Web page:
are. As you see, banks are charging borrowers excessive fees even with good credit scores. For example, on a $400k purchase with 20% down ($320k loan), a buyer with a 675 credit score will pay an extra $8,000 (2.5 points) for the same rate as a buyer with a 740 score. If you do not want to pay the points, the fees are incorporated into the interest rate instead, hence why there are higher rates for lower credit scores. 5 Ways to increase Your Credit Score Fast But sometimes it takes just takes a few credit tweaks to get a buyer or a homeowner from a 675 credit score to a 740 score! So here are 5 tips that you can utilize right away to give your score a boost. Cont’d on page 17
ty Clerk of San Diego County on: OCT 26, 2012 ISSUE DATE(S): NOV 01, 08, 15 AND 22, 2012
SUPERIOR COURT OF CALIFORNIA, COUNTY OF SAN DIEGO FAMILY DIVISION 1555 Sixth Avenue San Diego, CA. 92101 REGINA L. BAGLEY Petitioner vs. KENNETH J. BAGLEY Respondent Case No. D539455 CKG NOTICE TO APPEAR Notice is given that the aboveentitled case has been set for the reason listed below and at the location shown above. ALL INQUIRIES REGARDING THIS NOTICE SHOULD BE REFERRED TO THE COURT AND PHONE NUMBER LISTED ABOVE.
TYPE OF HEARING Status Conference DATE 05/30/13 TIME 01:30 PM DEPT F3 Judge CHRISTINE K. GOLDSMITH REGINA L. BAGLEY (P) KENNETH J. BAGLEY (R) You are hereby notified that if you fail to appear at this hearing, the court will likely determine your case has been abandoned and will dismiss it without further notice to you. I certify that: I am not a party to the aboveentitled case; On the date shown below, I placed a true copy of the NOTICE OF HEARING in separate envelopes, addressed to each addressee shown above; each envelope was then sealed and, with postage thereon fully prepaid, deposited in the United States Postal Service at: San Diego, California. DATED: 10/25/12 BY:
EVENTS THURSDAY, Nov. 1
• Soiree for Music Lovers, 8 p.m., UCSD Conrad Prebys Music Center, • Diabetes health fair, 11 a.m. to 9500 Gilman Drive, renowned violinist 2 p.m., Scripps Whittier Diabetes InstiJanos Negyesy’s concert to celebrate tute, 9894 Genesee Ave., Scripps Debussy’s 100th birthday, (858) 534endocrinologists Athena PhilisTsimikas, Amy Chang and George Dai- 3230, musicweb.ucsd.edu, general ley share the information and new ther- admission $15.50, UCSD faculty and apies in diabetes care, (877) 944-8837, alumni $10.50, students free one hour before concert with ID www.scripps.org/services/metabolicconditions__diabetes, free
FRIDAY, Nov. 2
SUNDAY, Nov. 4
• La Jolla Open Aire Market, 9 a.m. to 1 p.m., La Jolla Elementary School, 1111 Marine St., (858) 454-1699, www.lajollamarket.com, free • “Angle of Repose,” 2 p.m., UCSD Mandeville Auditorium, 9500 Gilman Drive, a Steven Schick conducted orchestra playing the works of Beethoven, John Cage and Missy Mazzoli with free pre-concert lecture, (858) 534-4637, www.lajollasymphony.com, $15-$29 • Weekend with the Locals: Susie Beaty Green, noon, Warwick’s, SATURDAY, Nov. 3 7812 Girard Ave., book discussion • “Angle of Repose” season openwith author of “Circle the Date,” (858) er, 7:30 p.m., UCSD Mandeville Audi454-0347, www.warwicks.com, free torium, 9500 Gilman Drive, a Steven • “Up Close,” 2:30 p.m., La Jolla Schick conducted orchestra playing Library, 7555 Draper Ave., Ocean Disthe works of Beethoven, John Cage covery Institute students share their and Missy Mazzoli with free pre-concert lecture prior to performance, (858) personal and ocean science discover534-4637, www.lajollasymphony.com, ies, (858) 488-3849, email@example.com, book available for $15-$29 purchase for suggested $20 donation • “The Hollywood Suites,” 6 to 8 p.m., Joseph Bellows Gallery, 7661 Girard Ave., artist reception for Steven MONDAY, Nov. 5 Kahn’s exhibit of critically acclaimed • “Orpheus Speaks,” 7 p.m., photographs from the 1970s, (848) Athenaeum, 1008 Wall St., an evening 456-5620, www.josephbellows.com, of short stories read aloud by the talfree ented Write Out Loud theater troupe,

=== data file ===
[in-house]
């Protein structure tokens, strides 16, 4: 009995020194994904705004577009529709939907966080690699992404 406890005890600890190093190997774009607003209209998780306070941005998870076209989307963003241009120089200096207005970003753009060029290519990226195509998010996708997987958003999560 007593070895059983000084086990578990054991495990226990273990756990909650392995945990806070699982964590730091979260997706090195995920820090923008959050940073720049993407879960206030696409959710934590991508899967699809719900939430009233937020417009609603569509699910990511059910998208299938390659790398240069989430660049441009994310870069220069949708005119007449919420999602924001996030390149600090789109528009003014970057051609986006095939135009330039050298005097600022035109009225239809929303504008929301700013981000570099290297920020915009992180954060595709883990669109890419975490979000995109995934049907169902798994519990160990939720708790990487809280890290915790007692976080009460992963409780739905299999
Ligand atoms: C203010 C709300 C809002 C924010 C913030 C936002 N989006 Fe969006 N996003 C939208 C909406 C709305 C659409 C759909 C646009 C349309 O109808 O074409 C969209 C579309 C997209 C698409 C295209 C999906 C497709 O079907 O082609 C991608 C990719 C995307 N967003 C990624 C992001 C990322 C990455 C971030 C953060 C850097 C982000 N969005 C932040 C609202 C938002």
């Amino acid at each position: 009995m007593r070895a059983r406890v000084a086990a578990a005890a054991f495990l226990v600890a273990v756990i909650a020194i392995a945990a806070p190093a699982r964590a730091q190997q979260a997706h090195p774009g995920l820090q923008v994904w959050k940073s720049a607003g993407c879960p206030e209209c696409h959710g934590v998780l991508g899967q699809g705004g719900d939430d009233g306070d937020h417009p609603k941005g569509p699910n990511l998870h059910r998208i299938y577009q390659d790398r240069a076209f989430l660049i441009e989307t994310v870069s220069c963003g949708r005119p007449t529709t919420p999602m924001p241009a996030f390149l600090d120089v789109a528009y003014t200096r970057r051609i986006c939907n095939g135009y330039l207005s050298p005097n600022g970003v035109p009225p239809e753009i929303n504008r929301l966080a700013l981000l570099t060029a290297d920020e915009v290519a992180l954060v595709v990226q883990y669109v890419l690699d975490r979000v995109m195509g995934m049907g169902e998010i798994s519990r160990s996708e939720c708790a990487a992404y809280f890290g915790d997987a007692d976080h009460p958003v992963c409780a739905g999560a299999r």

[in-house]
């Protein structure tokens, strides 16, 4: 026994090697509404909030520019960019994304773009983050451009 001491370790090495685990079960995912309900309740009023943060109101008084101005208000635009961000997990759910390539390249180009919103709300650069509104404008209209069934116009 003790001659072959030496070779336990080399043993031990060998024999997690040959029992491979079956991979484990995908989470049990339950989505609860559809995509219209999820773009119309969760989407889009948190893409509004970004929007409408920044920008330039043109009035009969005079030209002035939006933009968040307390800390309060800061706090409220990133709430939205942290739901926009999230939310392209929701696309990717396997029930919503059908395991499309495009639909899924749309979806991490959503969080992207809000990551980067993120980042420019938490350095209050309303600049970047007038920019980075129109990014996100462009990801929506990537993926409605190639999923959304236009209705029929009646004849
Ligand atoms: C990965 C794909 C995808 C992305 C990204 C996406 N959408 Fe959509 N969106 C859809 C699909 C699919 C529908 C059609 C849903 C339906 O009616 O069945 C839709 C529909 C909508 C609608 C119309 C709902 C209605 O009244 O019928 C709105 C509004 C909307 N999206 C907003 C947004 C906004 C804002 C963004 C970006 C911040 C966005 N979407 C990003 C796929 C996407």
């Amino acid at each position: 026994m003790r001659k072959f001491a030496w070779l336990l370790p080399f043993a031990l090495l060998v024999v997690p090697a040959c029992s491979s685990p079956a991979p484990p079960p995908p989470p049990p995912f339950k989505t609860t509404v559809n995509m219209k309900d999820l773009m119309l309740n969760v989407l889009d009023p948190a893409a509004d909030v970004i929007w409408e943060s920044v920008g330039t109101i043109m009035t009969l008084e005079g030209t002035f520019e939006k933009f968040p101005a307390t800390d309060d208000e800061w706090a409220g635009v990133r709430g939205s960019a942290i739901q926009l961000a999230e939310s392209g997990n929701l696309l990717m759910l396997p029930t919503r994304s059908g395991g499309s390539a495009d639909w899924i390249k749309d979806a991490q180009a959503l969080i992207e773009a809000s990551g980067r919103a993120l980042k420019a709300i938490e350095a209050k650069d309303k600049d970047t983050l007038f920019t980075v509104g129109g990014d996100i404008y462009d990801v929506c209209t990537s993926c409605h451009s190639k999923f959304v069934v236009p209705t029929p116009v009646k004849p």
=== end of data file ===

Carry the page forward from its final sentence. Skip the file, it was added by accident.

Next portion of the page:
• Jean-Yves Thibaudet, 8 p.m., MCASD, 700 Prospect St., piano concert by one of today’s most soughtafter soloists, (858) 459-3714, www.ljms.org, $25-$75 • Nancy Truesdail, Will Edwards and Regina Leonard, 7:30 p.m., Athenaeum, 1008 Wall St., acoustic performance, (858) 454-5872, www.ljathenaeum.org, $12 members and students, $17 nonmember
(858) 454-5872, www.ljathenaeum.org, $12 members, $17 nonmembers • Tahrir, 7 p.m., UCSD Great Hall, 9500 Gilman Drive, film screening about the day-to-day account of the revolution in Tahrir Square with postscreening Skype conversation with filmmaker Stefano Savona, (858) 5348597, www.artpwr.com, general admission $10, UCSD faculty and alumni $8, youth $5, UCSD students free • Camera Lucida, 7:30 p.m., UCSD Conrad Prebys Music Center, 9500 Gilman Drive, San Diego Symphony concert, (619) 235-0804, www.sandiegosymphony.org, $25
THURSDAY · NOVEMBER 1, 2012 LA JOLLA VILLAGE NEWS
• “Palimpsest,” 7 p.m., UCSD Conrad Prebys Music Center, 9500 Gilman Drive, concert performance curated by composer Rand Steiger, (858) 534-3230, musicweb.ucsd.edu, general admission $15.50, UCSD faculty and alumni $10.50, students free one hour before concert with ID
THURSDAY, Nov. 8